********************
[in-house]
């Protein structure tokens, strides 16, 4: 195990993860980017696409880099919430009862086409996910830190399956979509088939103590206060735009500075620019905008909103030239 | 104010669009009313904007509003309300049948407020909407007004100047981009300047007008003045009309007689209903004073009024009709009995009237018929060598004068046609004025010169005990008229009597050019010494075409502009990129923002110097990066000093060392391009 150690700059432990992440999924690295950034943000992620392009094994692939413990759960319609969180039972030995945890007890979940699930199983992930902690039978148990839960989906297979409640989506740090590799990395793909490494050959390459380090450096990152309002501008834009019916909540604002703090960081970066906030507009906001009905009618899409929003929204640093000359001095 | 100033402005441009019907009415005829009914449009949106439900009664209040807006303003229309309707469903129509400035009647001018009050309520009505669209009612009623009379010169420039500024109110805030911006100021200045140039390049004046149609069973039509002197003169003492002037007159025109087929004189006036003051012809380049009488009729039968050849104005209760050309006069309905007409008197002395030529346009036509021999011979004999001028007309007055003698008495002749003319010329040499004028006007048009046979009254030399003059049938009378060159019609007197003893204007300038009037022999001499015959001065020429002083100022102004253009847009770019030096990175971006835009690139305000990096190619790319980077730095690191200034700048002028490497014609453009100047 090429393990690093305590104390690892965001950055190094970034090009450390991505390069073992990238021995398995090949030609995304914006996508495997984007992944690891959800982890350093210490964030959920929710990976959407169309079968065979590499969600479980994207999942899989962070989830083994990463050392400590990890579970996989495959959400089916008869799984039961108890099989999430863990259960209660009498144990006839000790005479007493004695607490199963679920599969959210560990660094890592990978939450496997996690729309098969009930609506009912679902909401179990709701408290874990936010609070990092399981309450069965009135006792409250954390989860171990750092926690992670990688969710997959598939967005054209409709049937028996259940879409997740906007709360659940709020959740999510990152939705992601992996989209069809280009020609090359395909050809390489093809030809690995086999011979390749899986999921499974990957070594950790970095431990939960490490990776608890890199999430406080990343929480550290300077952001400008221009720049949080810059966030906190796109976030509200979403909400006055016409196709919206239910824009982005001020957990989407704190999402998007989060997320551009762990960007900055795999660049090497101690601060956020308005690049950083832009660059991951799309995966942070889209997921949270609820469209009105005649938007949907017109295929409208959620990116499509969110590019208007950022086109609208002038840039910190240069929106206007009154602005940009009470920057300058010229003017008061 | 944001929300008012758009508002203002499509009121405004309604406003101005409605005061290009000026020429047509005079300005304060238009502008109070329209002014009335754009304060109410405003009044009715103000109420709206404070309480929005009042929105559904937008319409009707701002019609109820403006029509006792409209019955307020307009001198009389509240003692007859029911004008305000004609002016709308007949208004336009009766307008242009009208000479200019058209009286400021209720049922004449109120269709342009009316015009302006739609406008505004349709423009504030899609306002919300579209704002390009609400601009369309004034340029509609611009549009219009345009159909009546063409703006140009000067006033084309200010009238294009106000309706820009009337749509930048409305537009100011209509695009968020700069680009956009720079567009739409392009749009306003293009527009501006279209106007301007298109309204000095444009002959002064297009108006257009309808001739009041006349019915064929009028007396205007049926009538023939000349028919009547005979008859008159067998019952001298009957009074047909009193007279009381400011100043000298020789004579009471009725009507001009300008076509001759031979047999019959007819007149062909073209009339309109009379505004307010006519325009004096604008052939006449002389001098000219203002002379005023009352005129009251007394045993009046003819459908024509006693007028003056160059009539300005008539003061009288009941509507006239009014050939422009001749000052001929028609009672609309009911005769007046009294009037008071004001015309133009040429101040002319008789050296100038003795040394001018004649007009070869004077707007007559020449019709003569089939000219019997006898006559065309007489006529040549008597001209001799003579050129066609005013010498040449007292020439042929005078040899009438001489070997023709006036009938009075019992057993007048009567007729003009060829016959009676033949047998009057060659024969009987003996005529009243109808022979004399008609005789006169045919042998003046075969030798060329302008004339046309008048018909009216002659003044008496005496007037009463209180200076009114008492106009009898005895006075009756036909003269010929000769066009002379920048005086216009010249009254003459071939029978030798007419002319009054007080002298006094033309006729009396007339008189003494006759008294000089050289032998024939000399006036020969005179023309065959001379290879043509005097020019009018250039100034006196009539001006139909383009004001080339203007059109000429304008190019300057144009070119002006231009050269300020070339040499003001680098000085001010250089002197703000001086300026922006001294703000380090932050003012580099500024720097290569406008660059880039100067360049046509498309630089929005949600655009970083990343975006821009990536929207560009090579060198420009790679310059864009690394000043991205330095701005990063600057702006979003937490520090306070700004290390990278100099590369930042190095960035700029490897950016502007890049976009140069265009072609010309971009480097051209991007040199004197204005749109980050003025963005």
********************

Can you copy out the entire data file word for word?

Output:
[in-house]
């Protein structure tokens, strides 16, 4: 195990993860980017696409880099919430009862086409996910830190399956979509088939103590206060735009500075620019905008909103030239 | 104010669009009313904007509003309300049948407020909407007004100047981009300047007008003045009309007689209903004073009024009709009995009237018929060598004068046609004025010169005990008229009597050019010494075409502009990129923002110097990066000093060392391009 150690700059432990992440999924690295950034943000992620392009094994692939413990759960319609969180039972030995945890007890979940699930199983992930902690039978148990839960989906297979409640989506740090590799990395793909490494050959390459380090450096990152309002501008834009019916909540604002703090960081970066906030507009906001009905009618899409929003929204640093000359001095 | 100033402005441009019907009415005829009914449009949106439900009664209040807006303003229309309707469903129509400035009647001018009050309520009505669209009612009623009379010169420039500024109110805030911006100021200045140039390049004046149609069973039509002197003169003492002037007159025109087929004189006036003051012809380049009488009729039968050849104005209760050309006069309905007409008197002395030529346009036509021999011979004999001028007309007055003698008495002749003319010329040499004028006007048009046979009254030399003059049938009378060159019609007197003893204007300038009037022999001499015959001065020429002083100022102004253009847009770019030096990175971006835009690139305000990096190619790319980077730095690191200034700048002028490497014609453009100047 090429393990690093305590104390690892965001950055190094970034090009450390991505390069073992990238021995398995090949030609995304914006996508495997984007992944690891959800982890350093210490964030959920929710990976959407169309079968065979590499969600479980994207999942899989962070989830083994990463050392400590990890579970996989495959959400089916008869799984039961108890099989999430863990259960209660009498144990006839000790005479007493004695607490199963679920599969959210560990660094890592990978939450496997996690729309098969009930609506009912679902909401179990709701408290874990936010609070990092399981309450069965009135006792409250954390989860171990750092926690992670990688969710997959598939967005054209409709049937028996259940879409997740906007709360659940709020959740999510990152939705992601992996989209069809280009020609090359395909050809390489093809030809690995086999011979390749899986999921499974990957070594950790970095431990939960490490990776608890890199999430406080990343929480550290300077952001400008221009720049949080810059966030906190796109976030509200979403909400006055016409196709919206239910824009982005001020957990989407704190999402998007989060997320551009762990960007900055795999660049090497101690601060956020308005690049950083832009660059991951799309995966942070889209997921949270609820469209009105005649938007949907017109295929409208959620990116499509969110590019208007950022086109609208002038840039910190240069929106206007009154602005940009009470920057300058010229003017008061 | 944001929300008012758009508002203002499509009121405004309604406003101005409605005061290009000026020429047509005079300005304060238009502008109070329209002014009335754009304060109410405003009044009715103000109420709206404070309480929005009042929105559904937008319409009707701002019609109820403006029509006792409209019955307020307009001198009389509240003692007859029911004008305000004609002016709308007949208004336009009766307008242009009208000479200019058209009286400021209720049922004449109120269709342009009316015009302006739609406008505004349709423009504030899609306002919300579209704002390009609400601009369309004034340029509609611009549009219009345009159909009546063409703006140009000067006033084309200010009238294009106000309706820009009337749509930048409305537009100011209509695009968020700069680009956009720079567009739409392009749009306003293009527009501006279209106007301007298109309204000095444009002959002064297009108006257009309808001739009041006349019915064929009028007396205007049926009538023939000349028919009547005979008859008159067998019952001298009957009074047909009193007279009381400011100043000298020789004579009471009725009507001009300008076509001759031979047999019959007819007149062909073209009339309109009379505004307010006519325009004096604008052939006449002389001098000219203002002379005023009352005129009251007394045993009046003819459908024509006693007028003056160059009539300005008539003061009288009941509507006239009014050939422009001749000052001929028609009672609309009911005769007046009294009037008071004001015309133009040429101040002319008789050296100038003795040394001018004649007009070869004077707007007559020449019709003569089939000219019997006898006559065309007489006529040549008597001209001799003579050129066609005013010498040449007292020439042929005078040899009438001489070997023709006036009938009075019992057993007048009567007729003009060829016959009676033949047998009057060659024969009987003996005529009243109808022979004399008609005789006169045919042998003046075969030798060329302008004339046309008048018909009216002659003044008496005496007037009463209180200076009114008492106009009898005895006075009756036909003269010929000769066009002379920048005086216009010249009254003459071939029978030798007419002319009054007080002298006094033309006729009396007339008189003494006759008294000089050289032998024939000399006036020969005179023309065959001379290879043509005097020019009018250039100034006196009539001006139909383009004001080339203007059109000429304008190019300057144009070119002006231009050269300020070339040499003001680098000085001010250089002197703000001086300026922006001294703000380090932050003012580099500024720097290569406008660059880039100067360049046509498309630089929005949600655009970083990343975006821009990536929207560009090579060198420009790679310059864009690394000043991205330095701005990063600057702006979003937490520090306070700004290390990278100099590369930042190095960035700029490897950016502007890049976009140069265009072609010309971009480097051209991007040199004197204005749109980050003025963005």